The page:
Bob Greco's remarks at press conference call on RFS repeal
As prepared for delivery
Press briefing teleconference on RFS Repeal
Robert Greco, API group director of downstream and industry operations
Tuesday, September 17, 2013
Opening statement, As prepared for delivery:
Good afternoon and thank you for calling in.
As Congress considers what to do about the Renewable Fuel Standard, I wanted to share a few thoughts on why this mandate, to put it simply, is broken beyond repair and must be repealed. We’re calling it the RFS reality gap.
As you can see in our new analysis, the state of energy and the economy were very different when Congress passed the Energy Independence and Security Act of 2007.
For starters, demand for gasoline is down. The Energy Information Administration now estimates we will use 424 million fewer barrels of gasoline this year than it projected, a trend that is expected to continue.
Meaning, the mandated ethanol volumes are completely out of touch with today’s fuel market reality.
Second, the U.S. has drastically increased its domestic crude oil production and lowered imports. The EIA now projects the U.S. will produce 64 million barrels more and import 241million barrels of crude fewer than was projected back in 2007.
Translation: our nation’s energy security outlook is much improved not through ethanol mandates but through increased domestic production, a primary goal of the RFS.
Further, flex-fuel vehicles that can use higher ethanol blends have largely been rejected by consumers, representing less than 7 percent of the vehicles. And consumers that own flex-fuel vehicles choose higher ethanol blends only 1 percent of the time. The reason? The higher the ethanol blend, the lower the mileage. According to EPA’s own fuel economy website, fuel costs can be more than $1,000 higher per year when consumers use an E85 blend.
Finally, the assumed production levels of advanced cellulosic biofuels – which Congress envisioned would eventually make up the largest share of the RFS –have disappointed year after year. The volume mandates envisioned by EPA are more science fiction than science-driven public policy. Case-in-point, this year, EPA mandated that refiners use 4 million gallons. But as of July, only 142,000 gallons have been produced.
And the company EPA hopes will account for the lion’s share of this year’s cellulosic production recently announced, once again, that it would not come close to meeting its production targets this year.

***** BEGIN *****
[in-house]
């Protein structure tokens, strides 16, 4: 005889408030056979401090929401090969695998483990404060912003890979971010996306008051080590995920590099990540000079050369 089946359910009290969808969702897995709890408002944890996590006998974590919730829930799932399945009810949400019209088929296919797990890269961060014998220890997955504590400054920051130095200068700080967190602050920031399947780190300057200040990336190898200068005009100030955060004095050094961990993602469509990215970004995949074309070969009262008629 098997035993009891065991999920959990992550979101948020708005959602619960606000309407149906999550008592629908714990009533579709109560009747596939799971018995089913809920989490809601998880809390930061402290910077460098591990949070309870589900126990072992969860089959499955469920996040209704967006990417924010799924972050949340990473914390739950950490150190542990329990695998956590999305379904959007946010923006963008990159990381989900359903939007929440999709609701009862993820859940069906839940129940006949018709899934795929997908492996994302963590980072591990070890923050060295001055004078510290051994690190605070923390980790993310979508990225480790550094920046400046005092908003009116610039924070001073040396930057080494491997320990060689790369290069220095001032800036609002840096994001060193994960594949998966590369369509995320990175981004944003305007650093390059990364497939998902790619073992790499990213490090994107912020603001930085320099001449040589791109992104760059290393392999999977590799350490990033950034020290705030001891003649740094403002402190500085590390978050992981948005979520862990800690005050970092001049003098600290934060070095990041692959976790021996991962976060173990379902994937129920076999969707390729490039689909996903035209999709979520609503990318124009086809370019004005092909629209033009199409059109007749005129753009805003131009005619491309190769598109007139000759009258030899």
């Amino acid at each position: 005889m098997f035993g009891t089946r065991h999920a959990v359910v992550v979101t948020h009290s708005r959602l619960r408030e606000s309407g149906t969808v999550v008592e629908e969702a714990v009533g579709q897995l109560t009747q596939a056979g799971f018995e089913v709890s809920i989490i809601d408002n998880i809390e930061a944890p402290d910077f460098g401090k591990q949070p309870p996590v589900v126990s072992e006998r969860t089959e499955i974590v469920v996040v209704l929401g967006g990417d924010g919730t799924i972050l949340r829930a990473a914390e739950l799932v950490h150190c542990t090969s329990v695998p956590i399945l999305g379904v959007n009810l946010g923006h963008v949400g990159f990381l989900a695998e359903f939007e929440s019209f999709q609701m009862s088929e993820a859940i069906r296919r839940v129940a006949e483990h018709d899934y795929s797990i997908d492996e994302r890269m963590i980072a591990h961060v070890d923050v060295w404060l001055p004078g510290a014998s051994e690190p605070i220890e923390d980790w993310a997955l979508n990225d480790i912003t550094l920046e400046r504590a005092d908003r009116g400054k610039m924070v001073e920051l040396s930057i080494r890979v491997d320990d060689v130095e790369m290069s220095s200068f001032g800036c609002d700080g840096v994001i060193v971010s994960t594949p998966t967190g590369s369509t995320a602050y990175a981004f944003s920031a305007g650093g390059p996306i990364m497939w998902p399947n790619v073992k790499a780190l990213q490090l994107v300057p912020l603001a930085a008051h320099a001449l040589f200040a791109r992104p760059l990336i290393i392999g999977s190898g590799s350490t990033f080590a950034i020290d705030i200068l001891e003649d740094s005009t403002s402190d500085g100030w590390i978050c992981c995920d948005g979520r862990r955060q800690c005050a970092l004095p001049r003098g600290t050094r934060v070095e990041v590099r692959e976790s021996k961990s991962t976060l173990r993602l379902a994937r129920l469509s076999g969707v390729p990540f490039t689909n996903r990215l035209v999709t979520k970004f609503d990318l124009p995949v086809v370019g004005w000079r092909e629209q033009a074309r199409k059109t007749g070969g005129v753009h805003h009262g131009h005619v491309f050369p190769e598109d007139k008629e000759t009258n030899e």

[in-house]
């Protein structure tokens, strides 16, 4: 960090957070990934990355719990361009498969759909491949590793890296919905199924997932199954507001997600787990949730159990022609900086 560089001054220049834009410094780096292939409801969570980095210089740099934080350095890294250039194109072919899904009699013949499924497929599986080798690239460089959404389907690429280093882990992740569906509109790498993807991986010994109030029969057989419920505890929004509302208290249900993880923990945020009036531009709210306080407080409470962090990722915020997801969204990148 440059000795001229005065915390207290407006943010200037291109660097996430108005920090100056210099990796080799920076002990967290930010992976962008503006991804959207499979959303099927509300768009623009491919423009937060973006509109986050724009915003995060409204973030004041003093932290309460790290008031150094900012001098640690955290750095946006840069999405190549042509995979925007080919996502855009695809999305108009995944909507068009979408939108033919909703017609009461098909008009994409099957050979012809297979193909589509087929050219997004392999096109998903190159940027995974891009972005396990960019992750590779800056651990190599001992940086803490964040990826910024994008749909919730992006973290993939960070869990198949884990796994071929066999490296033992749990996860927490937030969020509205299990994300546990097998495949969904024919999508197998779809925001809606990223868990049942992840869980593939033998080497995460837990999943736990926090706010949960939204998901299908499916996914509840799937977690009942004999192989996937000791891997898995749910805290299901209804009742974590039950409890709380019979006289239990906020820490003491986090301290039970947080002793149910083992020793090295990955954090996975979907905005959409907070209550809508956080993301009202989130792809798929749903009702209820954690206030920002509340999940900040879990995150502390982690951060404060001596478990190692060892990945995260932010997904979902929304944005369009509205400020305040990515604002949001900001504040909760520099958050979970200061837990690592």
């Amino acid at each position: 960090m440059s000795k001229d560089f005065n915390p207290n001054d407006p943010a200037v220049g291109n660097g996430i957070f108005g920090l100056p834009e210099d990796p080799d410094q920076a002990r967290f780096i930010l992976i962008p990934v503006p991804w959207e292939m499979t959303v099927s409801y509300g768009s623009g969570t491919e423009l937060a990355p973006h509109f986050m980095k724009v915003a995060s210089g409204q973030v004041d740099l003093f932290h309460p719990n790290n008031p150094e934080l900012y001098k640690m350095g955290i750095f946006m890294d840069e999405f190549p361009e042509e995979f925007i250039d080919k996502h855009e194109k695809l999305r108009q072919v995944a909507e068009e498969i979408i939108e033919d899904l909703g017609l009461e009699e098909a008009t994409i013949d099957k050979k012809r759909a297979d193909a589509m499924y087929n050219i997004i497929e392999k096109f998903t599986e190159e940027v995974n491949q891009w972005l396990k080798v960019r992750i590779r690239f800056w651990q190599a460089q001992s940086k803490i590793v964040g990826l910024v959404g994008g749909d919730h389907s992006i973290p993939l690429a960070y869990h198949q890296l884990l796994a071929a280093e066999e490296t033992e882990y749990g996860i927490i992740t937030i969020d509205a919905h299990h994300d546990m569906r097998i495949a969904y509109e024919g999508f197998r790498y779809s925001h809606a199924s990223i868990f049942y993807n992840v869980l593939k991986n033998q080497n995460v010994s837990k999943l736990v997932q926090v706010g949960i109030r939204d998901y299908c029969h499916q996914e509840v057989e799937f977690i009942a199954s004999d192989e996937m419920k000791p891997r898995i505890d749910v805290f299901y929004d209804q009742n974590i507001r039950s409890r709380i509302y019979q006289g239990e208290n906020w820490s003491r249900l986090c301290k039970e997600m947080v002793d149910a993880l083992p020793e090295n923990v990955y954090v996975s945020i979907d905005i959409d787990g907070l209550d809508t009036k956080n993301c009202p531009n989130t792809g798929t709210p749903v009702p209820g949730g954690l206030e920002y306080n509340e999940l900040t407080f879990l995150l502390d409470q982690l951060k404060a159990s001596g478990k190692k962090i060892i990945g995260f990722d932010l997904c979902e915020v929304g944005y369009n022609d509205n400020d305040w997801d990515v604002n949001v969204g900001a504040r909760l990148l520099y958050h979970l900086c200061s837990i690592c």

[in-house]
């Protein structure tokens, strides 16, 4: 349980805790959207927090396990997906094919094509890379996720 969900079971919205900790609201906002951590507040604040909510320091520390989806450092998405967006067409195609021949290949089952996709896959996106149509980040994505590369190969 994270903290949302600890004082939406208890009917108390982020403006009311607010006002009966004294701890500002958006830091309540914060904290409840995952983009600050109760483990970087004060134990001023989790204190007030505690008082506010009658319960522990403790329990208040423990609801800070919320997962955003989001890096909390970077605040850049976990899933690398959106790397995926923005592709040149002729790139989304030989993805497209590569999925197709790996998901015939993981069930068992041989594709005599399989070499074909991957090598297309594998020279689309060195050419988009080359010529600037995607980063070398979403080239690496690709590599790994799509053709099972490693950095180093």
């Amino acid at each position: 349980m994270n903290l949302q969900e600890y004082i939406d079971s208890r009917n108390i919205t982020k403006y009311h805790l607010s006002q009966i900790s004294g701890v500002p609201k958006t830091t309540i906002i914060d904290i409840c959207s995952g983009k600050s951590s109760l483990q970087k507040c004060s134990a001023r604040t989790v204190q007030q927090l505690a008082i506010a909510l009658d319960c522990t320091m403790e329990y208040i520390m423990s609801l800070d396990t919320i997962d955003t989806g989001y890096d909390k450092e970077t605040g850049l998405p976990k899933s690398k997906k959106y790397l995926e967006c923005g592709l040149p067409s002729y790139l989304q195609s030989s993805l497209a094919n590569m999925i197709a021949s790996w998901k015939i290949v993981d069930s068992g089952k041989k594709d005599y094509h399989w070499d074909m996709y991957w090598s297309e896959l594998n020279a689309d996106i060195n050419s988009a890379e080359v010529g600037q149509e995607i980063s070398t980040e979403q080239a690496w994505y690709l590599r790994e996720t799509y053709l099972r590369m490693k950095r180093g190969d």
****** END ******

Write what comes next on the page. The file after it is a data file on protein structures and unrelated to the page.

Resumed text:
All of this proves that while the RFS may have been well-intentioned six years ago, it is a dangerous relic of America’s era of fuel scarcity. Today, the RFS is not just outdated; it is bad public policy that is poised to harm millions of consumers
Let me give you two quick examples.
A study by NERA Economic Consulting shows that the RFS could cause a drastic reduction in America’s fuel supply, possibly leading to:
• Dramatic fuel cost increases and fuel supply disruptions rippling adversely though the economy, ultimately leading to;
• A $770 billion decrease in U.S. GDP and a $580 billion decrease in take-home pay for American workers.
Any one of these outcomes is a crisis; taken in total these consequences will cause severe harm to America’s economy as a whole and to virtually all consumers.
And that doesn’t even account for the potential damage to millions of car, motorcycle, marine and small engines as a result of higher ethanol blends in America’s fuel supply.
Not surprisingly, a growing chorus of concerned groups is urging repeal of the RFS, and we’re meeting with members of Congress to help them understand the severe economic consequences that could occur unless they take action.
But we understand that will take time. That’s why we’ve also petitioned EPA to provide a stop-gap measure and reduce the total renewable fuels volume requirement to a level below 10 percent of overall gasoline demand for 2014.
API has mobilized its grassroots network of more than 15 million voters, including hundreds in every single congressional district. So far, over 150,000 Americans have called the White House or contacted Congress to show their support for RFS repeal.
We also launched a TV, print and online advertising campaign and a new website, filluponfacts.com.
And we’re hosting refining executives in Washington tomorrow for a series of meetings with members of Congress to accelerate the pace of Congressional action.
Let me be clear that API’s member companies support the use of renewable fuels in the nation’s fuel supply, as evidenced by the fact that oil and natural gas companies are some of the largest investors in biofuels. The fact is that ethanol and other biofuels will continue to be blended into the fuel supply after the RFS is repealed, because they are an important part of America’s overall energy portfolio.
This is not a battle of one industry against another. It’s a battle against bad public policy. We cannot allow an ever-increasing biofuels mandate to continue when it is unsafe for consumers and could put our economy at risk.
Now, I’d be happy to take your questions.